Rainfall across the western region in 2020-21 varied seasonally and geographically. In the Glenelg system, rainfall was above the long-term average for much of winter and spring, with natural inflows delivering most of the planned watering actions from July to December 2020. Water for the environment was needed to help maintain continuous flows from Rocklands Reservoir to the estuary from December 2020 through to May 2021. Rainfall in the Wimmera system remained below average for the fourth consecutive year. A high-rainfall event in February 2021 delivered the largest flow in the Wimmera River since 2016, but other parts of the Wimmera system had few natural events, and inflows to the catchment’s storages were low. Water for the environment was used to maintain drought refuges in the MacKenzie River and Burnt Creek from mid-October 2020 and to maintain flow in the Wimmera River downstream of Dimboola from January 2020. Water for the environment was also used to freshen water quality and prevent a hypoxic blackwater event in the Wimmera River after the February flood. No flows were delivered in the Mount William Creek, due to natural top-ups in the upper section and accumulated passing flows that refilled pools in December 2020.
Water storages across the Wimmera-Mallee System Headworks were collectively at 31 percent capacity at the start of 2020-21. They rose to 40 percent in November 2020 and were below 30 percent of capacity at the end of April 2021, which is slightly less than at the same time in 2020. The VEWH received 57 percent allocation against its environmental entitlement for the Wimmera and Glenelg rivers in 2020-21. The wetlands environmental entitlement and CEWH did not receive any allocation in 2020-21.
Below-average rainfall and well-above-average temperatures are predicted for the western region in winter 2021. The Wimmera- Mallee storages will need significant inflows before any allocations are made to the environmental entitlement. The storage manager has indicated that entitlement holders will receive low allocations in 2021-22 under drought, very dry, dry and average climate scenarios, and they are unlikely to receive full allocations even under a wet scenario.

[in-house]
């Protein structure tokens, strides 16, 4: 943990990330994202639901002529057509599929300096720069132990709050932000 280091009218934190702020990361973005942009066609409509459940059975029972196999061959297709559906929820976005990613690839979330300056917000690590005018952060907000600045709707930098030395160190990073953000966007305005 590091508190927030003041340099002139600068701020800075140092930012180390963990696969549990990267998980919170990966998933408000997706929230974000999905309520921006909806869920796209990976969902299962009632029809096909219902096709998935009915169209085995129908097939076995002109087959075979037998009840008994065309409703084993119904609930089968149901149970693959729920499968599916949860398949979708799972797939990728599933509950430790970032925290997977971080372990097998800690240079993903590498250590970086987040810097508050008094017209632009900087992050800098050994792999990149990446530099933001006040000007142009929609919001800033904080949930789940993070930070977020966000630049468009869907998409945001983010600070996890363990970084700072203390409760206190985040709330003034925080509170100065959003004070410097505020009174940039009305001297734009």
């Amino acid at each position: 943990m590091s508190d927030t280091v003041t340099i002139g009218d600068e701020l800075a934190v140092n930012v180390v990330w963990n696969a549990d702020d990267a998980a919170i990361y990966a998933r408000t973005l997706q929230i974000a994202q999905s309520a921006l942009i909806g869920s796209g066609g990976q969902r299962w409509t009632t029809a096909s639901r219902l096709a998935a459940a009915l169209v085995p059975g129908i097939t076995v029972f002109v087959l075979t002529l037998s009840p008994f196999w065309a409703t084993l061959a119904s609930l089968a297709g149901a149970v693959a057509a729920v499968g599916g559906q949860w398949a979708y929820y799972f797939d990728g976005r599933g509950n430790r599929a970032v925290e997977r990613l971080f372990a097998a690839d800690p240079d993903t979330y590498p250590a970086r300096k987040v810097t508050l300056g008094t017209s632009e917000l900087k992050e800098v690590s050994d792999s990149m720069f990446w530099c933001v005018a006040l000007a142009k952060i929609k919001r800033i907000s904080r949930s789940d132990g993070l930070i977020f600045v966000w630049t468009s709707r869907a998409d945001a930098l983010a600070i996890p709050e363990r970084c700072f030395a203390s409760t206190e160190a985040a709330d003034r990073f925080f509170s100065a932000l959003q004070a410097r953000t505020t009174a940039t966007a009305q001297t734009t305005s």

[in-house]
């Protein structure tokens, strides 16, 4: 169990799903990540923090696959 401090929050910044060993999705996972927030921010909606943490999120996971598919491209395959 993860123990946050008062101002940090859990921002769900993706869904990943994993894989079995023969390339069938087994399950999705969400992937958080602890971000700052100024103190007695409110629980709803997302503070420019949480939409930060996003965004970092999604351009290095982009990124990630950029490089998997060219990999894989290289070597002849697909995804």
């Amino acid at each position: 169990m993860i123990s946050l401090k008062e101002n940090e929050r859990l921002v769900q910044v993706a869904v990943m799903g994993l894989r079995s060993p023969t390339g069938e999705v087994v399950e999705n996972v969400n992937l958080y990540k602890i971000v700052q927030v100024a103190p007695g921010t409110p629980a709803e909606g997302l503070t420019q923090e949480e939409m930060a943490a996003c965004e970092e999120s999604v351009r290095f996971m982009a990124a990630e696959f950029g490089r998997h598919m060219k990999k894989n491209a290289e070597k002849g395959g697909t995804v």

If environmental allocations do not significantly increase in winter/spring 2021, water for the environment for the rest of 2021- 22 will be managed in line with drought, very dry and/or dry climate scenarios in the Wimmera and Glenelg systems. This will be the fifth consecutive year that environmental watering actions in the Wimmera and Glenelg systems have been managed according to drier-than-average climate scenarios. The focus in 2021-22 will likely be on delivering minimum low-flow and small freshes as needed to maintain continuous river flow where possible, to maintain refuge pools where continuous flow cannot be achieved and to protect water quality.
Carryover from 2020-21 will be critical in supporting these watering actions. If inflows into the storages support higher environmental allocations, water for the environment may be used to deliver winter/spring freshes and low flow in the Glenelg River through to reach 3, deliver additional winter/spring freshes in the Wimmera River and extend the summer/autumn low flow and freshes through to reach 3 of the MacKenzie River. Winter/spring inflows to the Wimmera-Mallee storages will need to be well above average, to allow wet-scenario watering actions to be delivered in 2021-22.
The Wimmera-Mallee wetlands entitlement is not likely to receive any allocation in 2021-22 under drought, very dry or dry climate scenarios and only small volumes under average and wet climate scenarios, so managed environmental deliveries to those sites will rely on carryover from 2020-21. The continuing focus of environmental watering in the Wimmera-Mallee wetlands will be to provide refuge and maintain habitat in the dry landscape to support local plants and animals. Carryover will also be prioritised to allow critical wetland deliveries in future years until new allocations are made.